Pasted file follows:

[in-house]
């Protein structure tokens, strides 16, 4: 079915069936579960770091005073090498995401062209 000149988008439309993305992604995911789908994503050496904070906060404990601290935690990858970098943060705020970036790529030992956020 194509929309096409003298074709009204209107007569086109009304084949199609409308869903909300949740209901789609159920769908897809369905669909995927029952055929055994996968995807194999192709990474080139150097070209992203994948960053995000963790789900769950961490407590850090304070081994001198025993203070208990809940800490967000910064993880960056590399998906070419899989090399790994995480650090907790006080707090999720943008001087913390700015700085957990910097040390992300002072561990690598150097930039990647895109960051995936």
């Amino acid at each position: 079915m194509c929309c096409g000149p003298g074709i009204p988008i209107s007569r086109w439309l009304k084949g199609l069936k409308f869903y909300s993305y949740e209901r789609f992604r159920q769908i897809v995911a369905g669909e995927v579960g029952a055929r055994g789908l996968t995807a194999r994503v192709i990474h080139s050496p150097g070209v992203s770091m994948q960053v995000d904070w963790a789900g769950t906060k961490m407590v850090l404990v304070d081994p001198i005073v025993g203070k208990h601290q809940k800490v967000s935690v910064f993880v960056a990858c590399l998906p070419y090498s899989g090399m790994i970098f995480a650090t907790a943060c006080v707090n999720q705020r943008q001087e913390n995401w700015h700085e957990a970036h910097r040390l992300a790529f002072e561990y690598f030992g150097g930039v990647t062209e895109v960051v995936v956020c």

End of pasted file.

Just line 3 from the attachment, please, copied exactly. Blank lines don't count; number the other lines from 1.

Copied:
């Amino acid at each position: 079915m194509c929309c096409g000149p003298g074709i009204p988008i209107s007569r086109w439309l009304k084949g199609l069936k409308f869903y909300s993305y949740e209901r789609f992604r159920q769908i897809v995911a369905g669909e995927v579960g029952a055929r055994g789908l996968t995807a194999r994503v192709i990474h080139s050496p150097g070209v992203s770091m994948q960053v995000d904070w963790a789900g769950t906060k961490m407590v850090l404990v304070d081994p001198i005073v025993g203070k208990h601290q809940k800490v967000s935690v910064f993880v960056a990858c590399l998906p070419y090498s899989g090399m790994i970098f995480a650090t907790a943060c006080v707090n999720q705020r943008q001087e913390n995401w700015h700085e957990a970036h910097r040390l992300a790529f002072e561990y690598f030992g150097g930039v990647t062209e895109v960051v995936v956020c």